Canine Infiltrative Lipomas
Infiltrative lipomas (tumors arising from fat cells, which are also called adipocytes) are uncommon in dogs and cats with limited information available in the veterinary literature. Simple lipomas are benign, well encapsulated, and can often be cured with surgery. However, infiltrative lipomas are very locally invasive and have a high tendency to recur following surgery but do not tend to metastasize (spread to other parts of the body). The infiltrative nature of these tumors means that the tumor invades deep tissue structures such as muscle, nerves, and bone, which is why surgical removal is difficult and sometimes impossible.
Dogs with infiltrative lipomas are staged with bloodwork, chest x-rays, and sometimes a CT or MRI depending on the location of the tumor. In cases of an operable tumor, it is recommended that a surgery is performed first to debulk the mass. Due to the locally invasive nature of this tumor, it is unlikely that surgery alone will be curative (except in certain cases were an aggressive surgery such as an amputation could be performed). The literature shows that surgery alone results in a recurrence rate of ~40% and half of the dogs experience tumor recurrence within 8 months. The dogs treated with surgery alone lived roughly 18 months.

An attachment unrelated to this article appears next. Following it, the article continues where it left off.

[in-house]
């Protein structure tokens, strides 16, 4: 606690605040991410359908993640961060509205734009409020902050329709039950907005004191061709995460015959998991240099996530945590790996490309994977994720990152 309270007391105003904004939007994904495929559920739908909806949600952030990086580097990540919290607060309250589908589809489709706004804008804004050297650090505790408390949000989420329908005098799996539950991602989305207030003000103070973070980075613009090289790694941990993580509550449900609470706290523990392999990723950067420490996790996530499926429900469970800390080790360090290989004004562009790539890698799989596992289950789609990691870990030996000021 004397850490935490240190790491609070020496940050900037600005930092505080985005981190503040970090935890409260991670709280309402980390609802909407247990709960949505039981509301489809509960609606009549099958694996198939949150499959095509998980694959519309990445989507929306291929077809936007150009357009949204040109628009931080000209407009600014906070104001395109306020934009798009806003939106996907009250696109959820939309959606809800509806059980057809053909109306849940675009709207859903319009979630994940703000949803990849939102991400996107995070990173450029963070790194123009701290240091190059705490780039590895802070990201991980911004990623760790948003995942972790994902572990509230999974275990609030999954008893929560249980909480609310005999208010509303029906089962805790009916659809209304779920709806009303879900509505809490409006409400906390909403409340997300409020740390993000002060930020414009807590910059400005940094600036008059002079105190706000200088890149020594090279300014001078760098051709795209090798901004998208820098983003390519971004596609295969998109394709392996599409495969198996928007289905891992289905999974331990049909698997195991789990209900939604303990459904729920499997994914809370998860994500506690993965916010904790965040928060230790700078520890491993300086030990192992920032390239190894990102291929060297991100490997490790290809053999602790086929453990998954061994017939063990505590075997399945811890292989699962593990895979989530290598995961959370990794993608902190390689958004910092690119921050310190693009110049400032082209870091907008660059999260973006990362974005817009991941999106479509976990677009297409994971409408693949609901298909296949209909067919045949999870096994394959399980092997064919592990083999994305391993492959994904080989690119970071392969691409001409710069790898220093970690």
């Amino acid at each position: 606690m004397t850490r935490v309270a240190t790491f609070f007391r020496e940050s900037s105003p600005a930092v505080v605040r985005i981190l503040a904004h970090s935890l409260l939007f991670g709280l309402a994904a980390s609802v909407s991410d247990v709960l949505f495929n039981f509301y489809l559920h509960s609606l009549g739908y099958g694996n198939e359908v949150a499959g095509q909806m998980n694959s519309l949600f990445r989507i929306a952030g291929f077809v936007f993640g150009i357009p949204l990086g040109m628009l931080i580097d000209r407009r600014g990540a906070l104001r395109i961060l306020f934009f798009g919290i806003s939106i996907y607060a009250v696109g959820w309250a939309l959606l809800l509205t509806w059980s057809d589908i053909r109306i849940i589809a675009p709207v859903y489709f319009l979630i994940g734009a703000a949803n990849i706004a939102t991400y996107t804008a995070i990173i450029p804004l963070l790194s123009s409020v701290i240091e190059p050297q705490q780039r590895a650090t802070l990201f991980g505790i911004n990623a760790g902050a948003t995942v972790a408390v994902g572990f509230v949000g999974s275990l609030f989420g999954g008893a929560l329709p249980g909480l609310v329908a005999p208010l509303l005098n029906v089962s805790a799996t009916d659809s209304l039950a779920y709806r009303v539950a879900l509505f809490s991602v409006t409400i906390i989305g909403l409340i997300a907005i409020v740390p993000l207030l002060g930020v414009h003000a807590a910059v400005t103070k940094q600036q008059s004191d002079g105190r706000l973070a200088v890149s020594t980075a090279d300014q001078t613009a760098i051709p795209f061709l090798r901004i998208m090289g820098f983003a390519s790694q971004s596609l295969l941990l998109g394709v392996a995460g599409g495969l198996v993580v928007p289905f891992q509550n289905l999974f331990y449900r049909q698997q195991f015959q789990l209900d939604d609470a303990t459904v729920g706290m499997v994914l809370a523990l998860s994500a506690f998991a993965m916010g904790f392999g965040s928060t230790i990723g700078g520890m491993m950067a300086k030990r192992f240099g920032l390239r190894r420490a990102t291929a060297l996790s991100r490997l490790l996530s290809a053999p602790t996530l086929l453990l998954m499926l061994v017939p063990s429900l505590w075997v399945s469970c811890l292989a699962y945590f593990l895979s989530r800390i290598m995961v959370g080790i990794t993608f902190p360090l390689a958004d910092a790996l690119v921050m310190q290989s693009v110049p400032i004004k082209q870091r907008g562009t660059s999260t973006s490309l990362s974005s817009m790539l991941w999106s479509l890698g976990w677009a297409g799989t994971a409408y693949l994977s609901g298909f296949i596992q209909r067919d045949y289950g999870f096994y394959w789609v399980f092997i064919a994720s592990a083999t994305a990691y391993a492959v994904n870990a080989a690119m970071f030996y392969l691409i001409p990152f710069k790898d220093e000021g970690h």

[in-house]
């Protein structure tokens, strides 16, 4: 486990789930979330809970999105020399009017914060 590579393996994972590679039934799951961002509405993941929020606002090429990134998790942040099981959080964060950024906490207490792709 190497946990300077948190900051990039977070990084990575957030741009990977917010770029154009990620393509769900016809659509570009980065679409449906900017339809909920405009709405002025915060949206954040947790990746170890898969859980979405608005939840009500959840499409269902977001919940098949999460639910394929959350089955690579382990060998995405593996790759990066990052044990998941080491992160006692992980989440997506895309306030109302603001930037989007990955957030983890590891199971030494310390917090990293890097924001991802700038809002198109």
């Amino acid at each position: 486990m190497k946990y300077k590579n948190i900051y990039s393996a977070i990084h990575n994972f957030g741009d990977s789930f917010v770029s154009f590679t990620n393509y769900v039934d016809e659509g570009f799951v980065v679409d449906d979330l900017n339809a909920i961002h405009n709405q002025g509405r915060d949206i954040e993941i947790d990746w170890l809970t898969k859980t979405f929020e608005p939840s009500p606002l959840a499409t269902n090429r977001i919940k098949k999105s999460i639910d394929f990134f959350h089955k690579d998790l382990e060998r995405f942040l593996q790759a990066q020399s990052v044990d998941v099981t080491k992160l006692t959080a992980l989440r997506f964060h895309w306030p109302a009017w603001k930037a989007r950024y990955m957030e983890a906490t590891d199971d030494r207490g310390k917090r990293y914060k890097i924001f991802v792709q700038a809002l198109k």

Consequently, it is recommended to follow gross/marginal surgical removal of a tumor with radiation therapy post-op to maximize the chances of shrinking any remaining tumor and preventing it from recurring. In one study, 50% of dogs who received surgery (gross tumor removal) and radiation therapy survived longer than 40 months. Radiation can be administered to bulky tumor but is most effective for minimal disease. Chemotherapy is not typically warranted for these tumors due to the limited metastatic potential of this tumor type. In some cases, however, low dose therapy designed to prevent blood vessel development may be used in attempt to prevent tumor recurrence by limited blood supply to the tumor cells.